As health care providers in Georgia, Planned Parenthood Southeast and the Feminist Women’s Health Center allege they will be harmed for several reasons. They argue that the Georgia Access Model will make it more difficult and expensive for their patients to obtain health insurance. Fewer patients with health insurance will result in higher levels of uncompensated care. More uncompensated care will strain the plaintiffs’ resources and limit other services, such as community outreach. The loss of coverage resulting from the waiver will leave their patients in worse health and develop more complex treatment needs, making it more expensive for plaintiffs to treat those patients as a result. And approval of the waiver will make it more complicated for the plaintiffs to assist their patients with enrollment.

What Happens Next

The lawsuit was assigned to Judge James E. Boasberg of the federal district court for DC. Health policy watchers know Judge Boasberg as the judge who repeatedly invalidated the Trump administration’s approval of state Section 1115 waivers with work and community engagement requirements. He is thus no stranger to assessing the legality of waiver approvals under the APA and other federal statutes.

The lawsuit will proceed, and the Biden administration will be responsible for filing a response in court. One potential option could be for the Biden administration to ask the court for a stay while it revisits the approved waiver and perhaps holds another round of public comment on the most recent version of the waiver (which, as the lawsuit points out, was never submitted for public comment). The Biden administration could consider any new comments in reevaluating approval of the Georgia Access Model.

If the federal government newly concludes that the proposal fails to satisfy the substantive guardrails, it could have grounds to amend, suspend, or terminate Georgia’s waiver, so long as certain procedures are followed. This is because the terms and conditions of the waiver agreement between the federal government and Georgia (as well as implementing regulations) always give the federal government “the right to suspend or terminate a waiver, in whole or in part, any time before the date of expiration, if the Secretaries determine that the state materially failed to comply with the terms” of the waiver.

Georgia’s waiver agreement includes some unique terms and conditions relative to waivers in other states. Those terms seem designed to limit the federal government’s ability to suspend or terminate Georgia’s waiver. But the federal government can do so as long as it complies with relevant procedures. This includes notifying Georgia of its determination, providing an effective date, and citing reasons for the amendment or termination (i.e., why the Georgia Access Model fails to satisfy Section 1332’s substantive guardrails). Georgia would have 90 days to respond, with the possibility of providing a corrective action plan to come into compliance with the waiver conditions. Georgia must also be given an opportunity to be heard and challenge the suspension or termination.

Alternatively, the Biden administration could regularly assess and monitor the state’s compliance with the terms and conditions and its progress, or lack thereof, in implementing the Georgia Access Model. Federal officials do this with all waivers. Under the waiver approval, Georgia must, for instance, satisfy requirements related to funding, reporting and evaluation, development of an outreach and communications plan, and operational standards for eligibility determinations. If Georgia fails to comply with these terms and conditions, that too would be grounds to initiate the process to amend or terminate parts or all of Georgia’s waiver.

Coverage Provisions In Biden’s American Rescue Plan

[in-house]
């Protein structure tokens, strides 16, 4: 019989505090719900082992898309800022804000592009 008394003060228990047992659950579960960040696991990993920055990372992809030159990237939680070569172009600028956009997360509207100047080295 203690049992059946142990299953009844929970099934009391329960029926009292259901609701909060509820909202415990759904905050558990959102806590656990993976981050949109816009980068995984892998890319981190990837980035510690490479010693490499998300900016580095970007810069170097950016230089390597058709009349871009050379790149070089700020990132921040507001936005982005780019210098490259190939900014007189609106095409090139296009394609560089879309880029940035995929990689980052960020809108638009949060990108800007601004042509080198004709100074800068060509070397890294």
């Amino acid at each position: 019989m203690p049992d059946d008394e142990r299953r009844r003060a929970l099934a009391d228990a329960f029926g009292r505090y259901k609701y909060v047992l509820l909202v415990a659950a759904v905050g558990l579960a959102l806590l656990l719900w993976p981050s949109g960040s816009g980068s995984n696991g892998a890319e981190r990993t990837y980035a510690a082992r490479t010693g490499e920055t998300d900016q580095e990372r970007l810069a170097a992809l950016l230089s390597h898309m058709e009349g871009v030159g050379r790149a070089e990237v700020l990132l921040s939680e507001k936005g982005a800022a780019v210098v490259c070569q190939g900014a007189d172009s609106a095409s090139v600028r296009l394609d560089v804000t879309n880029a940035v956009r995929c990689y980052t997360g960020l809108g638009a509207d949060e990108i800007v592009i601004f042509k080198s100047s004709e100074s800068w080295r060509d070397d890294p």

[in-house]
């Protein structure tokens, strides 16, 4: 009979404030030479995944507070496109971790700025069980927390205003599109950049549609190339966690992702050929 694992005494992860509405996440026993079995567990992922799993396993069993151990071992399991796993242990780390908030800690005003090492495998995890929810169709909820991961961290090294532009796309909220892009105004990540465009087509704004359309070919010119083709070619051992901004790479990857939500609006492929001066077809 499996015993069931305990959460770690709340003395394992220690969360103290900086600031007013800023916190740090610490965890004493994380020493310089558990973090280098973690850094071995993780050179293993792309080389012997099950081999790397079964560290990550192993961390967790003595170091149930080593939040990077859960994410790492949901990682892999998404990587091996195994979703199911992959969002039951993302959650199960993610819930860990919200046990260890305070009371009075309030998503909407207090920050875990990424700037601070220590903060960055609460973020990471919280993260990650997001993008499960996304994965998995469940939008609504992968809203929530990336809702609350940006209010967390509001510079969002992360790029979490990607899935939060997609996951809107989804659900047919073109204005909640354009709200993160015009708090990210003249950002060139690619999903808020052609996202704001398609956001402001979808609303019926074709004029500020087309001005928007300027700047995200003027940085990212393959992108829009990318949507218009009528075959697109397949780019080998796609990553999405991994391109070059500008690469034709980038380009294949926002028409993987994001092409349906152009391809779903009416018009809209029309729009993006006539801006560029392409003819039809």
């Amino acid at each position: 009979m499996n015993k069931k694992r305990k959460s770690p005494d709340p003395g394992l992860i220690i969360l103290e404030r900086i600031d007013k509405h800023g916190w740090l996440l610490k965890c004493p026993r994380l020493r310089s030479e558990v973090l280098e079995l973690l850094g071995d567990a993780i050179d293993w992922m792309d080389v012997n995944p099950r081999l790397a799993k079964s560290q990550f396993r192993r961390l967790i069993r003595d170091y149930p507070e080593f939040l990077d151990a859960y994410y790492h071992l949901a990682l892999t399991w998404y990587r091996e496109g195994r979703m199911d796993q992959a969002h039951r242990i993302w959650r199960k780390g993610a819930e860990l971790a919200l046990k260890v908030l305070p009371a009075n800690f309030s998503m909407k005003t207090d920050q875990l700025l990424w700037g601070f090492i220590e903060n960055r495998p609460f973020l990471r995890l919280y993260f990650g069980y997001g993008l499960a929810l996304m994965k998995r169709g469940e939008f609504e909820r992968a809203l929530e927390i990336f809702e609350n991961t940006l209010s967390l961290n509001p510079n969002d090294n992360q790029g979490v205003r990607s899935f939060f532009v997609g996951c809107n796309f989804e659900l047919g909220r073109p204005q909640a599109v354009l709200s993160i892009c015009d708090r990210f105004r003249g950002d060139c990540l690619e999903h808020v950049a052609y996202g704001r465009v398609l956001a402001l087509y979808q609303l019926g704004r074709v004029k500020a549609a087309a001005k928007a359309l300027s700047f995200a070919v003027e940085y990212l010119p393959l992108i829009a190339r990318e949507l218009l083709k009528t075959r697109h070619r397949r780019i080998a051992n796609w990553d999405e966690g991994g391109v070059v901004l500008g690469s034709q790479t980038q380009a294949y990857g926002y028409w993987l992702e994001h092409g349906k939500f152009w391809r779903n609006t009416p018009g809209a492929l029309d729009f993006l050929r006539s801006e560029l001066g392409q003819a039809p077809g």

On January 14, a few days before taking office, President Biden issued a 19-page fact sheet outlining his proposed American Rescue Plan to contain the COVID-19 virus and stabilize the economy. The announcement praised the bipartisan package adopted in December 2020 as “a step in the right direction” but notes that Congress did not go far enough to fully address the pandemic and economic fallout. Following Inauguration Day, Biden is expected to lay out an additional economic recovery plan. 

Among many other initiatives, the comprehensive $1.9 trillion plan would provide funding for a national vaccination program, create a new public health jobs program, provide funding for schools to reopen safely, extend and expand emergency paid leave, extend and expand unemployment benefits, raise the minimum wage, and deliver $1,400 in support for people across the country. The Biden plan also calls for preserving and expanding health insurance, noting that 30 million people were uninsured even before the pandemic and that millions may have lost job-based coverage in 2020.

First, the American Rescue Plan calls for Congress to provide COBRA subsidies through the end of September. Presumably, these subsidies would be available from the beginning of 2021, rather than subsidizing premiums from 2020. COBRA subsidies during an economic emergency are not new. Congress subsidized COBRA premiums during the 2008 recession, with mixed results. Full COBRA subsidies were included in the original Heroes Act passed by the U.S. House of Representatives in May 2020, although not in the revised Heroes Act that was passed by the House in October 2020. But neither bill was ever taken up by the U.S. Senate. It is not clear from the fact sheet whether the Biden administration is aiming for full COBRA subsidies where the government would pay 100 percent of the premiums for COBRA coverage for laid-off workers and furloughed employees—or some other amount (e.g., 80 percent of premiums).

Second, the American Rescue Plan would accomplish one of candidate Biden’s key campaign promises by expanding and increasing the value of premium tax credits under the ACA. Democrats in Congress have repeatedly passed legislation that would accomplish what the American Rescue Plan fact sheet seems to call for. For instance, the Patient Protection and Affordable Care Enhancement Act—passed by the House in July 2020—would have expanded the availability of premium tax credits to those whose income is above 400 percent of the federal poverty level and made those credits more generous by reducing the level of income that an individual must contribute towards their health insurance premiums to 8.5 percent for those with the highest incomes. This subsidy expansion and enhancement would improve the affordability of coverage for millions of Americans who purchase coverage in the individual market.

Beyond COBRA and ACA subsidies, the American Rescue Plan calls for additional funding for veterans’ health care needs and for the Substance Abuse and Mental Health Services Administration and the Health Resources and Services Administration to expand access to behavioral health services. The proposal would also increase the federal Medicaid assistance percentage (FMAP) to 100 percent for the administration of COVID-19 vaccines to help ensure that all Medicaid enrollees will be vaccinated. The proposal does not appear to otherwise mention Medicaid, which is serving as a key safety net as incomes have dropped for millions of Americans, despite bipartisan support for an enhanced FMAP during the pandemic.